|The Killdeer can often be heard calling out it's name|
as it flies across the countryside.
It was May of 1962 when my family moved from the South side of Batavia to a newly constructed home on North Spruce St. in the Northeast corner of the city. Prior to moving there I had experienced feelings of trepidation, the angst of leaving old friends behind. However, any misgivings I might have had dissipated while we were still unloading our belongings.
A young lad the same age as me; his name was Pete Tierney, my neighbor as it turned out to be, stopped to say hello. What’s more, just beyond our new home was a large stubble field and beyond that a swamp, both of which were bordered by a vast woodlot. Pete and I became fast friends from the start, exploring the woods, swamp, and fields as any curious and nature-loving twelve-year old boys would.
It’s been fifty four years since my first spring on Batavia’s Northside, to a time when my attention was drawn to a number of strange-looking birds with a shrill call. Pete told me they were Killdeer, and together we discovered how they would feign a broken wing if you happen to get too close to their nest and/or young. One or both parents would run quickly in the opposite direction of the nest while holding one wing askew, as if to say, “come get me, I’m easier pickings.”
|These eggs are easy to miss, a natural defense mechanism.|
Here lies one of the more remarkable examples of camouflage in nature. The female Killdeer deposits her eggs in nothing more than a slight depression out in the open, usually in a gravel and/or stubble field. Though easy to spot in this photo, chances are, if you were within a mere five feet you would never know it was there.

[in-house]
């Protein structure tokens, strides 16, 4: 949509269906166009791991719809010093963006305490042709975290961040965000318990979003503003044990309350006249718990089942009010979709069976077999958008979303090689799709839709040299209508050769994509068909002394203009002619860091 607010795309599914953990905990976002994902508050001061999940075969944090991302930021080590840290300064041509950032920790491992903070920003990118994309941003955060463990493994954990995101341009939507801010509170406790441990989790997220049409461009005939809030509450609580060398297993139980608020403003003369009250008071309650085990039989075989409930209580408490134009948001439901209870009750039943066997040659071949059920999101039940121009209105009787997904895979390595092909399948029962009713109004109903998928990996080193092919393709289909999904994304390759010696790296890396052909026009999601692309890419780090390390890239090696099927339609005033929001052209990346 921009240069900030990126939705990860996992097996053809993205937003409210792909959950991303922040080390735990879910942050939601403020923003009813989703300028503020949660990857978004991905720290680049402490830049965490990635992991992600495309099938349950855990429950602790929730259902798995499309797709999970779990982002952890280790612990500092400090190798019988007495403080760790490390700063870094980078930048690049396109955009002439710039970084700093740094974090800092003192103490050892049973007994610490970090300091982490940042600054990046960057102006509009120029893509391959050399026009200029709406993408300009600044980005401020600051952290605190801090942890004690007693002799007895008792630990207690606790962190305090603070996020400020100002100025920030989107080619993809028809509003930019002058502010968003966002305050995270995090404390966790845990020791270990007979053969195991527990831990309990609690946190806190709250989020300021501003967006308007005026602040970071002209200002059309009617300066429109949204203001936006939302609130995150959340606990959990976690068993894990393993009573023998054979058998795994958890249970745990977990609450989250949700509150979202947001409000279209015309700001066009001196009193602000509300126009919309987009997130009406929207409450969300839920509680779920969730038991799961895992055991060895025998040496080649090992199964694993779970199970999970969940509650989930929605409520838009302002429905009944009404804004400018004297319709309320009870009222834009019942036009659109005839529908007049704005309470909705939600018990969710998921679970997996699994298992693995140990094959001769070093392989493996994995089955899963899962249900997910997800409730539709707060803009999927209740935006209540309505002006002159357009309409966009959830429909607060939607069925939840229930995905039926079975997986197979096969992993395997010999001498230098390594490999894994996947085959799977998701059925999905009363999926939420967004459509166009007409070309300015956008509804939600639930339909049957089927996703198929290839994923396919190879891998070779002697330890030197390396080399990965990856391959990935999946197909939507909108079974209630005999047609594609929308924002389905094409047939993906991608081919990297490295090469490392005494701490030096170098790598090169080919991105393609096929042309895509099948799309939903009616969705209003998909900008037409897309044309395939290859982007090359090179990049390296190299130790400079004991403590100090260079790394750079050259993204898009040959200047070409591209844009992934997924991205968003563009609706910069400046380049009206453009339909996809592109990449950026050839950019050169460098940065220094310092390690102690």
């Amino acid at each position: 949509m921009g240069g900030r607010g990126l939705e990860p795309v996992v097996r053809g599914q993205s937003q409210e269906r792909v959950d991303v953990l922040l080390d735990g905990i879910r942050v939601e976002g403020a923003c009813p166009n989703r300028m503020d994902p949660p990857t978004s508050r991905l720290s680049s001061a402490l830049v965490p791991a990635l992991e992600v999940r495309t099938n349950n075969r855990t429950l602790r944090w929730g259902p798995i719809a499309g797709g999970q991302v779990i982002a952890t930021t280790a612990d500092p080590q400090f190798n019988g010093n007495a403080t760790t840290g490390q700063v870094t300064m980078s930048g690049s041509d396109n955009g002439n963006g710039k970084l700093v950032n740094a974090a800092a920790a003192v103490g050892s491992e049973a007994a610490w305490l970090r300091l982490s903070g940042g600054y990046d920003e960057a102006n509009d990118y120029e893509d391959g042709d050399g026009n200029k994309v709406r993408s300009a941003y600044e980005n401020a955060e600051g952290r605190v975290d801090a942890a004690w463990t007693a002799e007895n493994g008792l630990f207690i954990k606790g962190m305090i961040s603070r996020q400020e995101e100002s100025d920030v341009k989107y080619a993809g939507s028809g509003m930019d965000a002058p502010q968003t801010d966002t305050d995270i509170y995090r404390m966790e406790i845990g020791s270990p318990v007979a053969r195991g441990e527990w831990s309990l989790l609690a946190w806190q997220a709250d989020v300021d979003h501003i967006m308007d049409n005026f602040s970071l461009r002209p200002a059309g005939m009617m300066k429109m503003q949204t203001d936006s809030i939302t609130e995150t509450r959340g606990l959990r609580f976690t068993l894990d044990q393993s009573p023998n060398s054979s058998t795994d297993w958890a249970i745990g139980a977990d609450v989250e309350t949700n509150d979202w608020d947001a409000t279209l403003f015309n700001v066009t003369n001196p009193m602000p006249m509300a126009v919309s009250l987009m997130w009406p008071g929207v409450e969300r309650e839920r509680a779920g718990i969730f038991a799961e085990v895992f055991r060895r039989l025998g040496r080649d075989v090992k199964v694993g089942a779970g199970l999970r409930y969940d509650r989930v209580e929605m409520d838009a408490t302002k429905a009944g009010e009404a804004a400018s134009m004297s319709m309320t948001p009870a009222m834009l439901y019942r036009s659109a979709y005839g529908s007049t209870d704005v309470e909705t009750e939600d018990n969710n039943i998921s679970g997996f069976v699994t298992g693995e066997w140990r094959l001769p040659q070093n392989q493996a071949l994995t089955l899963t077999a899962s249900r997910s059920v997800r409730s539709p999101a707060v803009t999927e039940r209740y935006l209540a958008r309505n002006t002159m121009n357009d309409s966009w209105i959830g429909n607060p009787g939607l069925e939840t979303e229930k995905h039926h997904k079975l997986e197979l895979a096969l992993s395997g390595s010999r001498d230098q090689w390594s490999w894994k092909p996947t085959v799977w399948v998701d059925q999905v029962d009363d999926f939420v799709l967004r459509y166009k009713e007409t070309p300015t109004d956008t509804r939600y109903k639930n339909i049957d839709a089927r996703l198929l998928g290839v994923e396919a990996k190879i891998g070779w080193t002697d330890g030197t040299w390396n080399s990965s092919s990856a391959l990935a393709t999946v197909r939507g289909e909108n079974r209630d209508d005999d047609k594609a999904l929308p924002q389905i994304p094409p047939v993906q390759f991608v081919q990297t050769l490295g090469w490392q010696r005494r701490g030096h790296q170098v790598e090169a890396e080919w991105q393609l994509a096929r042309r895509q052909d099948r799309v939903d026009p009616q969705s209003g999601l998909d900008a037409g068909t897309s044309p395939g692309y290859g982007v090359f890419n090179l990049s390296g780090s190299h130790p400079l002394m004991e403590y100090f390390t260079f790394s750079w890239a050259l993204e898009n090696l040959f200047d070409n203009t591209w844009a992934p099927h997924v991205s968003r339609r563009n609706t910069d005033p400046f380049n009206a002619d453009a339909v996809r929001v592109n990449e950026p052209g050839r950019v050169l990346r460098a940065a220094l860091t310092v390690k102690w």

These photos were taken last week while hiking one of the trails at Iroquois National Wildlife Refuge. On this day, while watching the Killdeers run along the ground and then hearing their shrill, airborne cry, they brought back recollections of Pete Tierney and our days of nature discovery. In those years the shrill cry of the Killdeer was heard on a daily basis from May thru August. But that’s no longer the case.
The stubble field, the swamp and the wood lots are gone now, long since replaced by apartment complexes, condominiums and housing developments. Gone too is the cry of the Killdeer. Still, I’m grateful for those early years and sun-filled days of discovery and a companion like Pete to share it with. I’m thankful too, that the Lord saw fit to allow us to enjoy it long before the developers laid their eyes on it.
Psalm 84:3 - Yea, the sparrow hath found an house, and the swallow a nest for herself, where she may lay her young, even thine altars, O Lord of hosts, my King, and my God.
Until Next Time,
Jim & Claudia